There’s been a big change atop one of North Carolina’s most prominent civil rights organization. The influential leader of the North Carolina NAACP is stepping down to lead a national effort focused on the rights of the poor. BPR’s Jeremy Loeb reports on the man stepping up in his place.
For the past dozen years, the North Carolina NAACP came to be defined by a man who rose to the status of an icon.
“We are being called like our foremothers and father to be the moral defibrillators of our time…. We cannot give up on the heart of our democracy. Not now, not ever!”
Some said the Reverend William Barber the 2nd, speaking there at the 2016 Democratic National Convention, was the man to take the baton from civil rights hero Martin Luther King Jr. He became a beacon to many for his strong stance against the Republican-dominated North Carolina General Assembly, and a lightning rod of criticism for those who saw him as divisive. Regardless, those are big shoes to fill for the man taking his place, something he knows well.
“I cannot be Bishop William J. Barber II. I cannot be him. I will not make an attempt to fill what people call some big shoes. I wear a size 9 and that’s the size I will continue to wear as president of the North Carolina NAACP.”
Wearing those size 9’s is the Reverend Dr. T. Anthony Spearman. The ‘T’ stands for Theodore, which was the name of his father.
“I chose to call myself T. Anthony Spearman to distinguish between us and to make sure that people did not refer to me as being ‘Junior.’ I just really don’t like that. I love my name, but I didn’t like the ‘Junior’ piece.”
And not many people will be calling him junior now. Earlier this month, the 66-year old Spearman was elected the next President of the North Carolina NAACP.
“I think I’m feeling a lot of everything at this point.”
Spearman has been a member of the NAACP for 53 years and vice president for the past 6. He’s also the senior pastor of St. Phillip A.M.E. Zion Church in Greensboro and President of the North Carolina Council of Churches. He has no plans to step down from any of them.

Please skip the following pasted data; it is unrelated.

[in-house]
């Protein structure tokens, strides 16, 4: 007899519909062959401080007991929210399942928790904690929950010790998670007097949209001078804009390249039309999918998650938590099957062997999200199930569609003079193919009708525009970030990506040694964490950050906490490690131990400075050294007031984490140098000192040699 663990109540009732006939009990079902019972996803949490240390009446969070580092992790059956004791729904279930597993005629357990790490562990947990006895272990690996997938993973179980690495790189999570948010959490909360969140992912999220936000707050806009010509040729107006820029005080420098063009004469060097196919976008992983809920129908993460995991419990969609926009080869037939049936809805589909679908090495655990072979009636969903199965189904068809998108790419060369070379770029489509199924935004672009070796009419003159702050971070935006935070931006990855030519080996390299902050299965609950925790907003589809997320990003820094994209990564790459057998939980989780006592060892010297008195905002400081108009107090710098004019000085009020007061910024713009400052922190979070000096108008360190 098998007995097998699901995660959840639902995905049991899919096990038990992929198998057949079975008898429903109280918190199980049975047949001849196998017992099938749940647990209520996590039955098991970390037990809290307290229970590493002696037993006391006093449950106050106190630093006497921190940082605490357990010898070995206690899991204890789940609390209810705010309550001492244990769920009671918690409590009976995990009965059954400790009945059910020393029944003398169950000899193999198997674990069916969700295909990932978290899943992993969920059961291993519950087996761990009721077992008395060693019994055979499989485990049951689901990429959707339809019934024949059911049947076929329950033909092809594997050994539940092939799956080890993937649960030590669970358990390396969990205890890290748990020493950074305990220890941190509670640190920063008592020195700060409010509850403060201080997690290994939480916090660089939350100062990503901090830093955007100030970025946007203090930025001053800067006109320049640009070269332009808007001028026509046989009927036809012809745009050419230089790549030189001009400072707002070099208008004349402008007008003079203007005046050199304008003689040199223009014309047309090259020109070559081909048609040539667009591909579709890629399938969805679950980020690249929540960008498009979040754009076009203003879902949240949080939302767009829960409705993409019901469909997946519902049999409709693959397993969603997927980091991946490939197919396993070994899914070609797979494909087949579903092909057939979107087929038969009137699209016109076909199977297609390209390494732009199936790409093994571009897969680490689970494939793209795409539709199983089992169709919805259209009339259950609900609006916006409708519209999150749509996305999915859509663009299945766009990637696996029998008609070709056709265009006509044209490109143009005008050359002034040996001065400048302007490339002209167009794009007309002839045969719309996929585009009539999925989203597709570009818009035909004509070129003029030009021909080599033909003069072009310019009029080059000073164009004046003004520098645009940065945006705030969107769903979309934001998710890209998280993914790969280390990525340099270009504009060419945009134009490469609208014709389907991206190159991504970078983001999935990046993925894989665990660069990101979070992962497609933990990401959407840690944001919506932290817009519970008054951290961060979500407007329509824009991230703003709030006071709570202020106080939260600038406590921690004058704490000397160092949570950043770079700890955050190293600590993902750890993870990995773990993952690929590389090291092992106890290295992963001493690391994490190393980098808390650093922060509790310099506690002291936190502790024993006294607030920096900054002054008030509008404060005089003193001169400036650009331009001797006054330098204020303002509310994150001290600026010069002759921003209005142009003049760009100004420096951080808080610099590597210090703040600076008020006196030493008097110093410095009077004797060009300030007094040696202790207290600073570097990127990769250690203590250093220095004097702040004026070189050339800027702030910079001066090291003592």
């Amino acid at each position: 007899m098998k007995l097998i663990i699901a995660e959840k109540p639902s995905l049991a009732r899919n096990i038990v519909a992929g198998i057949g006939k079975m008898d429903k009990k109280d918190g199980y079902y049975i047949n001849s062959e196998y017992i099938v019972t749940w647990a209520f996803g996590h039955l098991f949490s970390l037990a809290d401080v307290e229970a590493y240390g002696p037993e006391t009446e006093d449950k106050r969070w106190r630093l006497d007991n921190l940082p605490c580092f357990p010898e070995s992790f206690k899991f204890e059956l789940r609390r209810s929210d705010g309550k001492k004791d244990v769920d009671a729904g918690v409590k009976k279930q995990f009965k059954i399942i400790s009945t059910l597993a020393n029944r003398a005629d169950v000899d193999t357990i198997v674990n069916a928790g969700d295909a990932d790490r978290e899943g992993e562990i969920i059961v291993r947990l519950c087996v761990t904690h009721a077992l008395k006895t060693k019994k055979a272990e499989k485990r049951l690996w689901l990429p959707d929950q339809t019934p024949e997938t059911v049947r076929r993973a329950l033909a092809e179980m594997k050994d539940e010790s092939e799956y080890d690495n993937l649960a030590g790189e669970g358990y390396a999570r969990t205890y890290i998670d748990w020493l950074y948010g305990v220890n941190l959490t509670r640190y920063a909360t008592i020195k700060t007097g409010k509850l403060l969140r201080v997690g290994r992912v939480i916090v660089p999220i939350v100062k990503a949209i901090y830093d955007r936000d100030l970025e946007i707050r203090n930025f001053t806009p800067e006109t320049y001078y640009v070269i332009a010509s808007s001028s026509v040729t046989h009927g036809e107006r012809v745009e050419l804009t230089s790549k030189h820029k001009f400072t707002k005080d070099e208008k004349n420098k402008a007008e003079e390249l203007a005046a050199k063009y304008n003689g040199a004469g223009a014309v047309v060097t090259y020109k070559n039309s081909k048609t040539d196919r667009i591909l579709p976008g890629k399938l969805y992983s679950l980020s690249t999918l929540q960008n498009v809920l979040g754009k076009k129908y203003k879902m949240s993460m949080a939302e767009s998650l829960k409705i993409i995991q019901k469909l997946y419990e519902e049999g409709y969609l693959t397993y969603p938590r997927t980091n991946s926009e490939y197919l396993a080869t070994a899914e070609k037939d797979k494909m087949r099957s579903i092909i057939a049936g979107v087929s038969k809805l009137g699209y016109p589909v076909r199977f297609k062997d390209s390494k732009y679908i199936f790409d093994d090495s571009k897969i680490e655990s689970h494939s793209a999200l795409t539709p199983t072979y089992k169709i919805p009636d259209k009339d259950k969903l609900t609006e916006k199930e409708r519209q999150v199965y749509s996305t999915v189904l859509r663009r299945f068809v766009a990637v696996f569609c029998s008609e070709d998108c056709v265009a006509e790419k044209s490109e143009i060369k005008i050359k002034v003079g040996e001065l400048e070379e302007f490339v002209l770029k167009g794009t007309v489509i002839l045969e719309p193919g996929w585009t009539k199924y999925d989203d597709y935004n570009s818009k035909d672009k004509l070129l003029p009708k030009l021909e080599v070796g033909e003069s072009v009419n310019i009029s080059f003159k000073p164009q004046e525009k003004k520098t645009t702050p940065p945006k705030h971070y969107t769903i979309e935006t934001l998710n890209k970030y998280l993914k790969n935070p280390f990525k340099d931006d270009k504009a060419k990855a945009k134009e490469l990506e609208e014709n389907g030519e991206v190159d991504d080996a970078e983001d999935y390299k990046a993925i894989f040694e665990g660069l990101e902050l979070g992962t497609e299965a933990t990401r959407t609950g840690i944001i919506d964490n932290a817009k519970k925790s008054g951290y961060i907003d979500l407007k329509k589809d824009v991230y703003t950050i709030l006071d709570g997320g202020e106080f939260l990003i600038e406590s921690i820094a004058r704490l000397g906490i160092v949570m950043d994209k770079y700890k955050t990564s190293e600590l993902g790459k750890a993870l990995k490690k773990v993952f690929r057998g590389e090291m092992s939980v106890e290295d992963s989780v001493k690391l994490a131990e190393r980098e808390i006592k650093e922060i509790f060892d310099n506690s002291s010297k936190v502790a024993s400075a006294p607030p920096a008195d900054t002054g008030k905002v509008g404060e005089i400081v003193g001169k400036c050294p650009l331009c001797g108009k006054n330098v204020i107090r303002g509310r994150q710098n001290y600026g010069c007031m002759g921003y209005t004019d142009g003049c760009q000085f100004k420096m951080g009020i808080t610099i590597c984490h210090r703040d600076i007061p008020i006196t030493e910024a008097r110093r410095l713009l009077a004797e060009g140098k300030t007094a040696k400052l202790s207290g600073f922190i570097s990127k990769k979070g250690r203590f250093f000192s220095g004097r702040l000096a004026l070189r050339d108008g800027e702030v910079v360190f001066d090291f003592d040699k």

“I think all of those work hand-in-hand. If the strength remains in my body, I intend to continue them all.”
Spearman wants to continue the legacy laid out by Barber. That legacy includes the famed Moral Monday movement, which Barber led to protest what the NAACP saw as an extreme right-wing agenda from the new Republican majority General Assembly. Spearman talks about the internal discussions that led up to that first rally.
“And when I chimed in I said this is a time when we cannot NOT do what needs to be done. And so that Monday the 29th of April, we took our faith position and moved forward, and of course the rest is history.”
Spearman was the 2nd person arrested at that first Moral Monday. More than a thousand would be arrested over the coming months as the peaceful protests grew, as did the media attention that followed.
“For me it was a very rewarding experience to bear witness to what we saw to be and perceived to be an extremist General Assembly that was beginning to make laws and put laws in place that were counterproductive to minority groups of people.”
For the NAACP, the struggle continues. The GOP maintains a veto-proof supermajority in the state legislature and Spearman says they’re the most obvious area of focus for the group
“They just seem to be moving in a way that supports the 1% over and against the 99%, and what I mean by that is the haves over and against the have-nots.”
While the group may have had less success at the ballot box, they ARE battling in a state where the party in power has been able to draw legislative maps that favor themselves. The group’s success has mainly come in the courts. Spearman cites the successful overturning of the election law that included voter ID and shortened early voting, among many other clampdowns on voting rules. A federal court striking down the law famously said Republican legislators had targeted African-American with almost “surgical precision.”
“And we know that there are going to be other efforts that are going to come forward to make attempts to fight back our right to vote, but we are ready at every turn to fight back with the legal minds that we have.”
And it’s not just the state legislature. Spearman isn’t afraid to speak out wherever he sees discrimination, like on the controversy over football players kneeling to protest the killing of unarmed black men by police. He said the players were being unfairly demonized by the president, especially considering his response to the white supremacist rally in Charlottesville, Virginia, where a young counter-protester was killed.
“The president stumbled in terms of laying blame where blame ought to have been laid by saying it shows up on many sides, any sides. No, it was the hatred that was being spewed by the KKK and all the other regimes of white supremacy. But he has not come out and denounced them as he’s denouncing these football players. I see it as being just such hypocrisy.”
In a statement to supporters, Spearman expressed his gratitude at his election and embraced the mantra made famous by his predecessor… Forward Together, Not One Step Back.”